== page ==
Economic recovery to boost trade performance

MALAYSIA’S trade performance is poised to benefit from the global post-pandemic economic recovery amid uncertainties such as persistent supply chain disruptions.

Malaysia, being an open economy, has shown resilience in its trade performance throughout the pandemic thanks to the government’s measures and policy responses.Visibly, the country’s trade performance in the first half of 2022 has continued its uptrend owing to strong external demand.

The growth was also driven by Malaysia’s transition to the endemic phase and reopening of international borders, which have eased supply chain flows and human mobility.The country’s trade performance has been coping well, registering 24 consecutive years of trade surplus since 1998.

As a matter of fact, in 2021, the country’s total trade was exceptional, posting the highest year-on-year growth of 24.9% since 1994, surpassing the RM2 trillion mark for the first time in history.

Malaysia also recorded all-time high values for its exports and imports for the year, driven by robust external demand and higher commodity prices.

Evidently, the structure of Malaysia’s trade has been evolving over the past decades, from agriculture and mining-based to strong manufacturing-led sectors.

The country aims to be a leading exporter, particularly in electrical and electronic (E&E) products. Since 2000, it has been a major exporter of other key non-E&E products, including petroleum products, chemicals and chemical products, as well as manufacturers of metal.The manufacturing sector contributes the highest share with over 80% of the country’s overall exports.

But the country continuously explores new sources of growth including advanced E&E, aerospace, biomass, pharmaceuticals, digital economy and the chemicals and chemical product industry.

All these new sources of growth are expected to add value to upstream and downstream activities to further diversify Malaysia’s exports and productive imports that will boost overall trade performance.Covid-19 has, undoubtedly, implicated trade and overall economy on an unprecedented scale.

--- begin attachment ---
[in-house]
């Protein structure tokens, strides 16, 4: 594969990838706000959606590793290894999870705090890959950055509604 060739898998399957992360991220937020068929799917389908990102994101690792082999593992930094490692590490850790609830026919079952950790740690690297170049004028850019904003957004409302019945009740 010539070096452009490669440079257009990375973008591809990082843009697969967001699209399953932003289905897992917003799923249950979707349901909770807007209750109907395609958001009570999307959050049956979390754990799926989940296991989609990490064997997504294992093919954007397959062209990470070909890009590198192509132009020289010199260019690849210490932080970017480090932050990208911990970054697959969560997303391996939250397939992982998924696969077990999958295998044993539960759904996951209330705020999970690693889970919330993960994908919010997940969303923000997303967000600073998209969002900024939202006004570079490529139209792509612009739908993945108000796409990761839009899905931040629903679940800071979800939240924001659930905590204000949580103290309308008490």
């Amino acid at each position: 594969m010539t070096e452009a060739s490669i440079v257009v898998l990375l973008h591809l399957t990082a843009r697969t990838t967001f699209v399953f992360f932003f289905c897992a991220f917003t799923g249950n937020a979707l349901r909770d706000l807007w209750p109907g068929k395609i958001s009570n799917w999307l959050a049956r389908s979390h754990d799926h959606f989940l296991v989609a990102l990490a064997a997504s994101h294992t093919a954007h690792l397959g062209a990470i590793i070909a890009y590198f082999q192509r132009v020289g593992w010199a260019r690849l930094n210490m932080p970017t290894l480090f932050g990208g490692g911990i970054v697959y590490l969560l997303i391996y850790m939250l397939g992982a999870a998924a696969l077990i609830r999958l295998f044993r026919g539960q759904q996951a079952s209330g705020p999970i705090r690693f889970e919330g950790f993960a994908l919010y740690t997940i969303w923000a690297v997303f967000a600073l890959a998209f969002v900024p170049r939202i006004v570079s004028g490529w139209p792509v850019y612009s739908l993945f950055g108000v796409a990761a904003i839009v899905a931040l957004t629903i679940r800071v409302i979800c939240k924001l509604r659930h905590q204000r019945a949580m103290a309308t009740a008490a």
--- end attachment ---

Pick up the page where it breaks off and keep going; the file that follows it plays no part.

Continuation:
But Malaysia’s trade had been trending down even before that due to the US and China trade war that escalated starting July 2018, with the US imposing high tariffs and trade barriers on China.

After moderating at 6.3% in 2018, Malaysia’s total trade subsequently contracted by 2.1% in 2019.

The adverse impact of the trade war on Malaysia’s trade performance is mainly because both China and the US have always been among Malaysia’s major trading partners.Almost 50% of Malaysia’s exports are incorporated into China’s final products, which China subsequently exports to the US.

Notwithstanding the trade war effects, Malaysia stood to benefit in the short term, arising from trade diversion when the US and China substituted their demand for imports from each other to other emerging markets, including Malaysia.Also, multinational corporations (MNCs) opted to relocate their operations to circumvent the high tariffs, with some MNCs choosing Malaysia.This led to an increase in manufacturing investments and generated trade and investment spillovers into the country.

Meanwhile, as a result of strict movement control orders since mid-March 2020, Malaysia’s total trade contracted by 3.3% in 2020, with exports and imports declining by 1.1% and 5.8%, respectively.

Malaysia’s trade performance was severely affected and in April 2020, it recorded its first trade deficit of RM4.5bil since November 1997.But the silver lining from the pandemic was advantageous to some of Malaysia’s exports, notably the E&E and rubber sectors, which benefitted from surging demands.

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